This February, the BMJ launched its “Too Much Medicine” campaign and is organising an international conference this September: “Preventing Overdiagnosis” in conjunction with Dartmouth Institute and Bond University. Inspired by, and connected to this movement, GP Julian Treadwell wishes to propose, “Preventing Overdiagnosis and Overtreatment” as a RCGP Clinical Priority for 2014. But there is great competition and he needs more names to support his proposal. If you would like to support this proposal please contact him: firstname.lastname@example.org.
Improved health technologies and research have come hand-in-hand with undesired consequences of overdiagnosis and overtreatment: people have been diagnosed with illnesses that would never have harmed them, or have taken treatments to prevent end point events they were in fact never going to have.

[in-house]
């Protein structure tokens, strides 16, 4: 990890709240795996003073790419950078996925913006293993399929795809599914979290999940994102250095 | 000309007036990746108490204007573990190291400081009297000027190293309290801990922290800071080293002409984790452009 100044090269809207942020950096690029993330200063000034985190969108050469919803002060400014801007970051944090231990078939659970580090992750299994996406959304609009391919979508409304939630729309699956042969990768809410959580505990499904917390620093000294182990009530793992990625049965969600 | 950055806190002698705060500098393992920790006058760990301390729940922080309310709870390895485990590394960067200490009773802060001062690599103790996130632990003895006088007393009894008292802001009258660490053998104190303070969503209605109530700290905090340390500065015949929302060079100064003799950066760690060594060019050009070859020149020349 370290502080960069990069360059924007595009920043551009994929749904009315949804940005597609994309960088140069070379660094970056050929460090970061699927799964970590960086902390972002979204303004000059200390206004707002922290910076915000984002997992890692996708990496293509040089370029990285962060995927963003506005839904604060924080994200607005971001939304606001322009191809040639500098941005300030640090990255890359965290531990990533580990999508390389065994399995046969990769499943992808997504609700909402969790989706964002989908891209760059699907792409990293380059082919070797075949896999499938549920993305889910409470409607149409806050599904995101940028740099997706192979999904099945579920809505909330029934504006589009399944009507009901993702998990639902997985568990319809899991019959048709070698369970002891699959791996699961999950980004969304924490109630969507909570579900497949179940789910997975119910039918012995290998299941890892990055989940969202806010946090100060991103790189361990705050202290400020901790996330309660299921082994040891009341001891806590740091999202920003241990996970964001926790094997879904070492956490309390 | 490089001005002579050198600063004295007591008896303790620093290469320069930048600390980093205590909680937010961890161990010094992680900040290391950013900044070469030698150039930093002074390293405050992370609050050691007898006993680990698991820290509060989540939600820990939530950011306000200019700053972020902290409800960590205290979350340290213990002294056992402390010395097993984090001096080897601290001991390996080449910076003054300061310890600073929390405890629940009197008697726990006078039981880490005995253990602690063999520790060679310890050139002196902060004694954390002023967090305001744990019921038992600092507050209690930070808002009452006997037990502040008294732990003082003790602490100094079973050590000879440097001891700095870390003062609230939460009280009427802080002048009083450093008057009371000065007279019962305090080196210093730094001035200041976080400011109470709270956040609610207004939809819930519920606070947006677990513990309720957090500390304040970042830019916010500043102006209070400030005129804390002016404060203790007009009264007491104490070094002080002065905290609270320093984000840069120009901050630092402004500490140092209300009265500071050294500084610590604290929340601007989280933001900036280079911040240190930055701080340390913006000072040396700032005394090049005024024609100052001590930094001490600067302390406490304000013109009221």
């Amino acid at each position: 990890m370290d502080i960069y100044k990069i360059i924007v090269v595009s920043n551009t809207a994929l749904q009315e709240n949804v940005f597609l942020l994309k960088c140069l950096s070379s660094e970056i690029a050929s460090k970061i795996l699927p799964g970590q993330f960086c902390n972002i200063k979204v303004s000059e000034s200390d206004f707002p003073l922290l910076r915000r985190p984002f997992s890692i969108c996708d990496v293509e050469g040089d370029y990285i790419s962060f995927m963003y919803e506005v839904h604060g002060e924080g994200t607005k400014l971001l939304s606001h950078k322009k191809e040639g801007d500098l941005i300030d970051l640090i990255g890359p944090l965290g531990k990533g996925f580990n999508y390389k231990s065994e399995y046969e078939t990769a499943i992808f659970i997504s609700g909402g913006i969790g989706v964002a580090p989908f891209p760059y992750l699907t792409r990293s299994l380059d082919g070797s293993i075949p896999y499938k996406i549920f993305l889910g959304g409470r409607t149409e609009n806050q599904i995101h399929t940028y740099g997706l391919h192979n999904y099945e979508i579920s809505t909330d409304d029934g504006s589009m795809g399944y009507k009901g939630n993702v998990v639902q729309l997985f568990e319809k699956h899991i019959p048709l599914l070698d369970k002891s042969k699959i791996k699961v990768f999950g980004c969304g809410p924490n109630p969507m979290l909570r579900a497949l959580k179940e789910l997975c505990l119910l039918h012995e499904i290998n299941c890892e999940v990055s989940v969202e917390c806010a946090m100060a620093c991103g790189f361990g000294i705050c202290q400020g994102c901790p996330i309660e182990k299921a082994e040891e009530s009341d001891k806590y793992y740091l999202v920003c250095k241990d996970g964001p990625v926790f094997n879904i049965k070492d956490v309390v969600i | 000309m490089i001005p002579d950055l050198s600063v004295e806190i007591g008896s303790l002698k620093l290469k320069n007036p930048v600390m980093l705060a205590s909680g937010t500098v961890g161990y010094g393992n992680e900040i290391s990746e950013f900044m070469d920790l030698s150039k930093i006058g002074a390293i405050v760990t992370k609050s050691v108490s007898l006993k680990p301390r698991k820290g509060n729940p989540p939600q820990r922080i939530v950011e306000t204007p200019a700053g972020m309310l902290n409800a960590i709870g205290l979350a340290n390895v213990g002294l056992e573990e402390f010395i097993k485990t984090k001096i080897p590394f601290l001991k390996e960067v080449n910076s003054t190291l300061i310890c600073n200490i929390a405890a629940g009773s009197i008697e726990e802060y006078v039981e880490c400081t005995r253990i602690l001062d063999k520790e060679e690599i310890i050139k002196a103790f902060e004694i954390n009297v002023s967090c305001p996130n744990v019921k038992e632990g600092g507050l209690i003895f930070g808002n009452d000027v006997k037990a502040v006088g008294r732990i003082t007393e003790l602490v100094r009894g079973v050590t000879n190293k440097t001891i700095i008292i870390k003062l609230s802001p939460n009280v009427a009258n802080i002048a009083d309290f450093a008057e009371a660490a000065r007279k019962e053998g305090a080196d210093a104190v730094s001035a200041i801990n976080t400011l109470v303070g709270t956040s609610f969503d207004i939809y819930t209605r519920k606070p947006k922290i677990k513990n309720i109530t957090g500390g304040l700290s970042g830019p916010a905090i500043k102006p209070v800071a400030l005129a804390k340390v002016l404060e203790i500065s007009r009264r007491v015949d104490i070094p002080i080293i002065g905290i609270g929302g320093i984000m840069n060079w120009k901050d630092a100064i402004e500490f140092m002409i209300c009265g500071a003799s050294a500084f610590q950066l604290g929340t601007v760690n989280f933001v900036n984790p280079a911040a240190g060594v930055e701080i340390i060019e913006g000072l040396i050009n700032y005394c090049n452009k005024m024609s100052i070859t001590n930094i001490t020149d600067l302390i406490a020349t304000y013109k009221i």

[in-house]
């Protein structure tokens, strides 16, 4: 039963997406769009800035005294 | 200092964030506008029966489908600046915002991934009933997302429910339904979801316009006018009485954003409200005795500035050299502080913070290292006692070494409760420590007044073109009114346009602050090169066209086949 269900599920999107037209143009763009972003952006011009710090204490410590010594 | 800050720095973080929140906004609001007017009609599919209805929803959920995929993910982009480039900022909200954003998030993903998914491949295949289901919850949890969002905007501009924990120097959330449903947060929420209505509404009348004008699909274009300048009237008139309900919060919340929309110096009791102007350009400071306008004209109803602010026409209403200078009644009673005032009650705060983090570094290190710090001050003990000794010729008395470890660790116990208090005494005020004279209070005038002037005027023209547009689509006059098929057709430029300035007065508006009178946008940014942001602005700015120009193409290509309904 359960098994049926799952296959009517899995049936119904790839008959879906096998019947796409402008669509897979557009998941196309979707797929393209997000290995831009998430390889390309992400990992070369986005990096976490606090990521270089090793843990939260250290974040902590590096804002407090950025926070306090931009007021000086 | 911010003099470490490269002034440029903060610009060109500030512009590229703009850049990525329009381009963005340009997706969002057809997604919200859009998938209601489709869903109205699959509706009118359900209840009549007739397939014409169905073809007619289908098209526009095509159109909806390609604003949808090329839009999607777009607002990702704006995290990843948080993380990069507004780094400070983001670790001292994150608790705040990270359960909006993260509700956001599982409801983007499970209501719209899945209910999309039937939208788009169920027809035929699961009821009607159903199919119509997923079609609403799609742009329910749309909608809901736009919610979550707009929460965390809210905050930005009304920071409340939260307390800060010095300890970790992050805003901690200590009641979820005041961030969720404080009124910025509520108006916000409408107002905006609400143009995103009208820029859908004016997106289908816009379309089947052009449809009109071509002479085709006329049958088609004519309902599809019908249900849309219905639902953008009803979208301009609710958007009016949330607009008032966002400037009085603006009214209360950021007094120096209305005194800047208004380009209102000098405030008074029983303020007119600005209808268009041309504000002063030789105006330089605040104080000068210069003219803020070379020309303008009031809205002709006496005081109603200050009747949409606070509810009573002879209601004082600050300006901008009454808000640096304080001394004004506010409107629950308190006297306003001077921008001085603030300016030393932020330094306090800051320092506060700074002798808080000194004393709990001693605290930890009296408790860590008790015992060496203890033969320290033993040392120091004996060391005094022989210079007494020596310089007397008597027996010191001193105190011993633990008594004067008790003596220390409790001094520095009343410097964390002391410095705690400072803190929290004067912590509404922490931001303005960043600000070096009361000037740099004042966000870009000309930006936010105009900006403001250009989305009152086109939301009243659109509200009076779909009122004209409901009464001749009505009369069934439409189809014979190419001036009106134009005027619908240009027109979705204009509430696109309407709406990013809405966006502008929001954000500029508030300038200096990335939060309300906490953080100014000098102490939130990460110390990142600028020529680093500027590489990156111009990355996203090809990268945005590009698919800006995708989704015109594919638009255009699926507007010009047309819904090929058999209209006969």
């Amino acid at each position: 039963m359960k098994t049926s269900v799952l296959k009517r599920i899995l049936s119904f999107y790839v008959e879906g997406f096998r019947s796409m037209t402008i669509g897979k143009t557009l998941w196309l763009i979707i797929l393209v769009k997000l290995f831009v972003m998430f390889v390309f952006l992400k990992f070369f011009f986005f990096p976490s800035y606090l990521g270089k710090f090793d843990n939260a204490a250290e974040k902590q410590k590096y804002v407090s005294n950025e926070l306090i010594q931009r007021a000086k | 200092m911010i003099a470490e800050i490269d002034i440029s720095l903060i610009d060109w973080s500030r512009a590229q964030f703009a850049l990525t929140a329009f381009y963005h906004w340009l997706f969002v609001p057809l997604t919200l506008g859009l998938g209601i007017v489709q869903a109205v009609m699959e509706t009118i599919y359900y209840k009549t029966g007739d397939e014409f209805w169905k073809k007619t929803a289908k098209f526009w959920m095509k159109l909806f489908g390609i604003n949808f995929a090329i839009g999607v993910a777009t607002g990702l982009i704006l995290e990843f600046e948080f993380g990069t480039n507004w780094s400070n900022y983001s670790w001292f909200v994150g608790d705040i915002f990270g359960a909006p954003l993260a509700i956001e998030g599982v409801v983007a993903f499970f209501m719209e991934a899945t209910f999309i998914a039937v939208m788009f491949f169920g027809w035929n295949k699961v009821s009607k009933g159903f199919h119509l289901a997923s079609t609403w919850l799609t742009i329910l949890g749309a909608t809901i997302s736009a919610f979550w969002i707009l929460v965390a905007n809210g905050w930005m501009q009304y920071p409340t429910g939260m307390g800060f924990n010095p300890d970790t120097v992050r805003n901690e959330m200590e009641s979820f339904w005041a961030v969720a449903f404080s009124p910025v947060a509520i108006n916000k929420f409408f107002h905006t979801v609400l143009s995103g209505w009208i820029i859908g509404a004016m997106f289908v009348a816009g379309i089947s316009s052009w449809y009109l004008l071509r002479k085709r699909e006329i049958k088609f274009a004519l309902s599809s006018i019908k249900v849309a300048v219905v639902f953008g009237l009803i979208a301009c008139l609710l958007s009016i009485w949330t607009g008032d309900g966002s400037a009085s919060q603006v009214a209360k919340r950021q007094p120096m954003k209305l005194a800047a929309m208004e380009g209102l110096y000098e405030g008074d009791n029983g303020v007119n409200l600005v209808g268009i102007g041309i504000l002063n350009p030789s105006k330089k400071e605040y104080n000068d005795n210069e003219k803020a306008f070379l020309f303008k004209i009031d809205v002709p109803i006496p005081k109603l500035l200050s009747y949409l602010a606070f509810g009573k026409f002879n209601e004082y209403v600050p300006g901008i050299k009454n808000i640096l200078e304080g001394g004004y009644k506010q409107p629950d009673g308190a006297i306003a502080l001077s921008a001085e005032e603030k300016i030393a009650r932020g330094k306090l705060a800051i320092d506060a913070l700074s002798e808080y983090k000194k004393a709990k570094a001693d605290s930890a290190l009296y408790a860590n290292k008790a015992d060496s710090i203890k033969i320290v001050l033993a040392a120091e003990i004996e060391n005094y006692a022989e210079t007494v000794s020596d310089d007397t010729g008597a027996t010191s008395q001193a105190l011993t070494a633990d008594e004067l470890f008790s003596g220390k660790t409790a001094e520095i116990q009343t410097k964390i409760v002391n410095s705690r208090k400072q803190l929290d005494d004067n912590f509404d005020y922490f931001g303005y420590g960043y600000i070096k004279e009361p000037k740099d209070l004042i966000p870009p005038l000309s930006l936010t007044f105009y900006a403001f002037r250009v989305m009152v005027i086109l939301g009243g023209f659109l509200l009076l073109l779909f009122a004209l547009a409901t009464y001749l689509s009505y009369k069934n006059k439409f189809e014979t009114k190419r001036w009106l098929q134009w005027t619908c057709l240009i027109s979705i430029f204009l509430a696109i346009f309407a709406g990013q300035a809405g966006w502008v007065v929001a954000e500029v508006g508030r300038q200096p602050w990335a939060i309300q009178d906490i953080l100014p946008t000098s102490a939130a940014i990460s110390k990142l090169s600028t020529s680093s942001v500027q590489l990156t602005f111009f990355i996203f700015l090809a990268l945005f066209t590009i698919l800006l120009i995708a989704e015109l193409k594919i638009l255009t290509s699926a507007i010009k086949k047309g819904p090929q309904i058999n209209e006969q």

“A tension arises when producing a measurable and significant population level benefit, but a less impressive potential benefit for the individual. For example, treating populations at less than10% risk of CVD with statins could produce a population level benefit, but the Numbers Needed to Treat (NNTs) are very high – conferring a very low potential individual benefit. Similarly, screening mammography in the UK has most recently been estimated to save approximately 1,300 breast cancer deaths a year but has Number Needed to Screen (NNS) of approximately 250 and results in overdiagnosis of approximately 4,000 breast malignancies which would never have caused a problem in the woman’s lifetime.”
Also, if you include deaths from treatment and suicides the benefit of screening for breast cancer dwindles almost out of sight: ‘Harms from breast cancer screening outweigh benefits if death caused by treatment is included’ Baum M. BMJ 2013;346:f385. 23 January 2013. http://www.bmj.com/content/346/bmj.f385